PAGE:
Former Gov. Bill Richardson was at the Capitol earlier this evening doing an interview on CNBC. I stopped him outside of the Capitol television studio and asked him about sealing his records for eight years.
“I’m following the law,” he said. “It’s been tradition. Gov. (Gary) Johnson sealed his records for eight years. And I’m complying with the law. ... Every other governor has sealed his records. And I’m doing the same.”
He continued, “ ... I think it’s important to protect the confidentiality of conversations in the Governor’s Office. I’m complying with the law. I shouldn’t be singled out."
Interest in Richardson’s documents by the state news media has been high due to federal investigations involving the state’s investment practices and other financial matters.
Richardson was referring to a state law that says, “The state records administrator may accept and place in the state archives the personal files, records and documents of elected state officials or of former elected state officials, subject to any reasonable restrictions, moratoriums and requirements concerning their use by other persons.”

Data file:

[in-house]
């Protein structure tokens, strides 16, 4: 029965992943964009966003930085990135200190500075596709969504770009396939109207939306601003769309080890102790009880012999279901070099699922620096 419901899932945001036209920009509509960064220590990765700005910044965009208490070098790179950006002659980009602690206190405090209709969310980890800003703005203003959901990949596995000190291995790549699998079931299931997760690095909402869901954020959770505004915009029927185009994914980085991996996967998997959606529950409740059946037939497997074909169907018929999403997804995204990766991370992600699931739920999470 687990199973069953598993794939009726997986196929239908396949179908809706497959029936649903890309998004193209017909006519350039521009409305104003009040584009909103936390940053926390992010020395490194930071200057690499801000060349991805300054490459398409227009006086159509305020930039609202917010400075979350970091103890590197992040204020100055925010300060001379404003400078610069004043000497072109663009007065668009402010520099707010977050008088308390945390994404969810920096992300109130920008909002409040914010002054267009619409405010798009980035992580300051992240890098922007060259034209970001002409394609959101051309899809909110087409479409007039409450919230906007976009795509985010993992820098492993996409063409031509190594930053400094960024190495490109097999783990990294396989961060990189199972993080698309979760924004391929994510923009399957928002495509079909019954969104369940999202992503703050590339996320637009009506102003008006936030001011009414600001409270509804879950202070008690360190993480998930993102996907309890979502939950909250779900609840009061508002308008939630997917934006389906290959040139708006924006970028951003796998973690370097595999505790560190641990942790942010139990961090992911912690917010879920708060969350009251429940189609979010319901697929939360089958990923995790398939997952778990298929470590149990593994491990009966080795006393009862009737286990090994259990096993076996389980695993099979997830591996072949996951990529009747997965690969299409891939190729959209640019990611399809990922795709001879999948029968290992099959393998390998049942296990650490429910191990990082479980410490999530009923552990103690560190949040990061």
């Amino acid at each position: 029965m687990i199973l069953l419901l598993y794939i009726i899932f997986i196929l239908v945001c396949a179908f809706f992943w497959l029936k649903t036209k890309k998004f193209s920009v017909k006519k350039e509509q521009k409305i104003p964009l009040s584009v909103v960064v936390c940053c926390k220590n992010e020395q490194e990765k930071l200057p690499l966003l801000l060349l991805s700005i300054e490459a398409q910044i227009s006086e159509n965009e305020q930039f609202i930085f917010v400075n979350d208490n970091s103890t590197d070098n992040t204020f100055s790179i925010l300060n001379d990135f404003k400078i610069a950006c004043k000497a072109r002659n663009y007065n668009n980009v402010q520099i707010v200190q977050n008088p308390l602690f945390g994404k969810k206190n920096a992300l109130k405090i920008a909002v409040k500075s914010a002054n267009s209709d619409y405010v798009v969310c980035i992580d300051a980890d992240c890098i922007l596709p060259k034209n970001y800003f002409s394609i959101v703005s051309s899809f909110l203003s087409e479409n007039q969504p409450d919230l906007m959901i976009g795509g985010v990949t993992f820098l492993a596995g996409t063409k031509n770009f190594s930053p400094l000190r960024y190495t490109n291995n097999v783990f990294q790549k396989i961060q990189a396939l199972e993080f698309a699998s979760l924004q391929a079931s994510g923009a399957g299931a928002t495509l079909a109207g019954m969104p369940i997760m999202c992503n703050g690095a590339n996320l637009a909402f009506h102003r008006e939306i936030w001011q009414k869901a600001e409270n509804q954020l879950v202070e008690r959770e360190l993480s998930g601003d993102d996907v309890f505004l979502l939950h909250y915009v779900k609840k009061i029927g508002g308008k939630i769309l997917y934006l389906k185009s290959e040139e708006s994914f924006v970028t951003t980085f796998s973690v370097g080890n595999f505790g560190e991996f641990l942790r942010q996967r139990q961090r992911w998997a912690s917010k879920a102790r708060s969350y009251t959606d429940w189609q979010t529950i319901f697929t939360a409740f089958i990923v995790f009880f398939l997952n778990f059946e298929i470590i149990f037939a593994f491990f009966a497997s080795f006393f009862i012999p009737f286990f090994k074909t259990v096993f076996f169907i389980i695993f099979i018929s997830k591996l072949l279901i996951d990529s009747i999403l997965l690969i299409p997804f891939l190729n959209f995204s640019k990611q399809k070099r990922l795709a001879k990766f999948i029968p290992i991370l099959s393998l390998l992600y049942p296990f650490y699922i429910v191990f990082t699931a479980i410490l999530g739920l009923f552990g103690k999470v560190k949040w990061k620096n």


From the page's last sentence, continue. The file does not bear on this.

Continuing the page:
The law, which has been in effect since 1967, does not require the sealing of records for eight years.
Sarah Welsh, executive director of New Mexico Foundation for Open Government on Wednesday argued that the state should only be allowed to seal documents that are “personal.”
Here's her letter to the state Records Center and Archives — which was CCed to the offices of Gov. Susana Martinez’s records custodian and the Attorney General’s Civil Division.
FOG Letter Feb2 2011